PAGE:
In America, this blame-game is even more highly charged. Republicans have sworn to replace what they describe as Obama’s “war on coal” with a war on regulation. “I am taking historic steps to lift the restrictions on American energy, to reverse government intrusion, and to cancel job-killing regulations,” Trump announced in March. While he has vowed “to promote clean air and clear water,” he has almost simultaneously signed an order to unravel the Clean Water Rule.

This rhetoric is hurting the very people it claims to protect: miners. From the Ashes shows the many ways that the industry harms wider public health, from water contamination, to air pollution. It also makes a strong case that the American coal industry is in terminal decline, regardless of possibile interventions from government or carbon capture.

Charities like Bloomberg can only do so much to pick up the pieces. The foundation, which helped fund the film, now not only helps support job training programs in coal communities after the Trump administration pulled their funding, but in recent weeks it also promised $15m to UN efforts to tackle climate change – again to help cover Trump's withdrawal from Paris Agreement. “I'm a bit worried about how many cards we're going to have to keep adding to the end of the film”, joked Antha Williams, a Bloomberg representative at the screening, with gallows humour.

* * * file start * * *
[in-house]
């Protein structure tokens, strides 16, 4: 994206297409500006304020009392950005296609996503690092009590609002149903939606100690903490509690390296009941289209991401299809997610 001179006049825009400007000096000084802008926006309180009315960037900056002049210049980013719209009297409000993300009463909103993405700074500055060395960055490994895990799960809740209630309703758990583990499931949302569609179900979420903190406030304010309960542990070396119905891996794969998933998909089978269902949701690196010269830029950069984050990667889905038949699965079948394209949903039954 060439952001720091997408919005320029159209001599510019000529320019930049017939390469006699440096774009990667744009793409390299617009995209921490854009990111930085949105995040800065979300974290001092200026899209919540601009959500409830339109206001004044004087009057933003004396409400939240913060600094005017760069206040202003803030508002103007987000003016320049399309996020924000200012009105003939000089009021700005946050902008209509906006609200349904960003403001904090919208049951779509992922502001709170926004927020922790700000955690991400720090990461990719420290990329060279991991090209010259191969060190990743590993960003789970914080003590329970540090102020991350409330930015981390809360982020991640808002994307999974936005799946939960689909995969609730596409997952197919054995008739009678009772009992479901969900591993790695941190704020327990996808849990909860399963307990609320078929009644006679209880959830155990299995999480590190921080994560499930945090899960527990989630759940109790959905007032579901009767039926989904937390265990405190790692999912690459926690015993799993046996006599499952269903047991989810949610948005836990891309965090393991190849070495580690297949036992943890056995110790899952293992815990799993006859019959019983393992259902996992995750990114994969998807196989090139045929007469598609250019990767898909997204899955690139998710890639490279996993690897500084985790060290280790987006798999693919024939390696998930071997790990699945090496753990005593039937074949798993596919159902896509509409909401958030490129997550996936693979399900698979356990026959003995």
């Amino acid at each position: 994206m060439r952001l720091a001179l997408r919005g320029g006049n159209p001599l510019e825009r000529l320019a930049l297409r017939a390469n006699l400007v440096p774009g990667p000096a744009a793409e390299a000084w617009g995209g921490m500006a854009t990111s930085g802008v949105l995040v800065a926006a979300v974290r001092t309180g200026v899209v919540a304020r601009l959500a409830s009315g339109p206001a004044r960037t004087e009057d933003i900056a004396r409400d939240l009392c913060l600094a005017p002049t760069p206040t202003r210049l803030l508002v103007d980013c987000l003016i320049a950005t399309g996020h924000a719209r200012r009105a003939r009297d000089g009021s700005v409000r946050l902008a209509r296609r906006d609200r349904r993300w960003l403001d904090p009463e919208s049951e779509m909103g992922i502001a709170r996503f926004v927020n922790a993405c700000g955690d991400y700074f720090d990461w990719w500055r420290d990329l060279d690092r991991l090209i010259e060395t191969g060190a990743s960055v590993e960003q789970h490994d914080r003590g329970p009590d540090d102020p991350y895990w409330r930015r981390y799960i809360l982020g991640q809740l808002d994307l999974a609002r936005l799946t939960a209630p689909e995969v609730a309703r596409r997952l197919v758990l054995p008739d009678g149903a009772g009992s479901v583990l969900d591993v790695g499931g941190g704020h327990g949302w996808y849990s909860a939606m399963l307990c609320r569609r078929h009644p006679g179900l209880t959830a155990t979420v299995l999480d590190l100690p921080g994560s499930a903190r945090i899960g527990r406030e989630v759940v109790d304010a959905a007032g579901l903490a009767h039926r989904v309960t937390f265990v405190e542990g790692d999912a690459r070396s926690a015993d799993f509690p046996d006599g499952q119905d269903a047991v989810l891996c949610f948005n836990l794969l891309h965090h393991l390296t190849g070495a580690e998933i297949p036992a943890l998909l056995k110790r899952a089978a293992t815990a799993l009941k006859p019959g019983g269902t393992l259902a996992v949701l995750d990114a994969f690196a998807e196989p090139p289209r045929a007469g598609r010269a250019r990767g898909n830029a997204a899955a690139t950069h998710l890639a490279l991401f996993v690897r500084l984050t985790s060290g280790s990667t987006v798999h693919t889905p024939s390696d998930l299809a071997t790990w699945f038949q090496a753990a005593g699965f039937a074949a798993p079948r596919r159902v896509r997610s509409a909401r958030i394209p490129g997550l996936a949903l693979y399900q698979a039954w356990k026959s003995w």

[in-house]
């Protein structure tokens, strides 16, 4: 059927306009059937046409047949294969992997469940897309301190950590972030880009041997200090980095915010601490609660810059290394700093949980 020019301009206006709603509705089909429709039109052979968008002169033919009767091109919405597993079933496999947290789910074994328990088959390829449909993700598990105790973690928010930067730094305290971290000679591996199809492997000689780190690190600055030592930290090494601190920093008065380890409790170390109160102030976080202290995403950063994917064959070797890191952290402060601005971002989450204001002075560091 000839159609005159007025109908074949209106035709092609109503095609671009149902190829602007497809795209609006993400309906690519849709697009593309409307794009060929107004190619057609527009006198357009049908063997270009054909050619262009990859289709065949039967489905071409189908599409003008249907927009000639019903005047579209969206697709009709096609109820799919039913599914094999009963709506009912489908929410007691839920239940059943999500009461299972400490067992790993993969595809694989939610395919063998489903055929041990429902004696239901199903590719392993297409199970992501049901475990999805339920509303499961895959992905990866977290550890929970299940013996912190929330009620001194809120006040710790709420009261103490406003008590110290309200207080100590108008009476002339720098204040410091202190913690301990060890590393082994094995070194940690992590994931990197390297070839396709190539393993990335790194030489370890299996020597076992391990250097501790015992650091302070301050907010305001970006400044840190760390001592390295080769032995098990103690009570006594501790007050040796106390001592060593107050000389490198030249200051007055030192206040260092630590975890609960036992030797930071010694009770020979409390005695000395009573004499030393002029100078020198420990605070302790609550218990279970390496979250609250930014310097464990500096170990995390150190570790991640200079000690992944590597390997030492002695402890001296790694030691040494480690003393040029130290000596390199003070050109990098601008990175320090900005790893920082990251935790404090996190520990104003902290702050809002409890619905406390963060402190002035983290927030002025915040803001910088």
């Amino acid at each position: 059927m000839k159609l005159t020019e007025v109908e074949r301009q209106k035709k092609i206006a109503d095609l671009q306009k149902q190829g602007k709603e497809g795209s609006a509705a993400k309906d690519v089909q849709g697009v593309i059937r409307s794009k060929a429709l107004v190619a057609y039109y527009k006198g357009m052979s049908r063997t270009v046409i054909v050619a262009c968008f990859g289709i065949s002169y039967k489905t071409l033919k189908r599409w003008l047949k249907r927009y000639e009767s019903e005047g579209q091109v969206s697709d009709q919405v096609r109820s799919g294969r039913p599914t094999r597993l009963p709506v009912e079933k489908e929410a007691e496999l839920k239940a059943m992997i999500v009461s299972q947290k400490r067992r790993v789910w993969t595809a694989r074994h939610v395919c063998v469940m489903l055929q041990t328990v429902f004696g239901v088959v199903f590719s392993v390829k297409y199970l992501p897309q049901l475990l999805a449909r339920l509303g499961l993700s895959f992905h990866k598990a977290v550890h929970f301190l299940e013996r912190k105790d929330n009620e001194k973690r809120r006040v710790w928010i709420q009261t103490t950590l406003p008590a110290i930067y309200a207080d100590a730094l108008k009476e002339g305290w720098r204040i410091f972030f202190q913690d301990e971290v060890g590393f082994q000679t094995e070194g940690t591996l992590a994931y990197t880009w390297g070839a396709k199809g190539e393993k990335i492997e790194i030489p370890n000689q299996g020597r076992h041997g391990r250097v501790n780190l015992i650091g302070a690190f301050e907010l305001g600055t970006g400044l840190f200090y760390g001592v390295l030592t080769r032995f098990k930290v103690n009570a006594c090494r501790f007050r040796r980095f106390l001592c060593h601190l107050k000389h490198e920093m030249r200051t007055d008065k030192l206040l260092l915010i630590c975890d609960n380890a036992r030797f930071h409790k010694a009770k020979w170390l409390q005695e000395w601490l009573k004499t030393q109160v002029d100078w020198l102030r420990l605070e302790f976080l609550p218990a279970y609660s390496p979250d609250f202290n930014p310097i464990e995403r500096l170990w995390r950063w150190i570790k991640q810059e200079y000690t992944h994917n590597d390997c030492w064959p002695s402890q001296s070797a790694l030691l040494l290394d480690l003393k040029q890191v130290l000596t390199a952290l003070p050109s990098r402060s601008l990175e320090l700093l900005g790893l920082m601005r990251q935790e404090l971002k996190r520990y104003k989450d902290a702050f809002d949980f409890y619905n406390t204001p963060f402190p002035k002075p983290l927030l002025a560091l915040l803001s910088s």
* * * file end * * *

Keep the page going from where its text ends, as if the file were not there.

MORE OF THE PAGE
Hope also lies with local governments and mayors. The publication of the mayor’s own environment strategy is coming “soon”. Speaking in panel discussion after the film, his deputy mayor for environment and energy, Shirley Rodrigues, described the move to a cleaner future as "an inevitable transition".

Confronting the troubled legacies of our fossil fuel past will not be easy. "We have our own experiences here of our coal mining communities being devastated by the closure of their mines," said Khan. But clean air begins with clean politics; maintaining old ways at the price of health is not one any government must pay. 

'From The Ashes' will premiere on National Geograhpic in the United Kingdom at 9pm on Tuesday, June 27th.

India Bourke is an environment writer and editorial assistant at the New Statesman.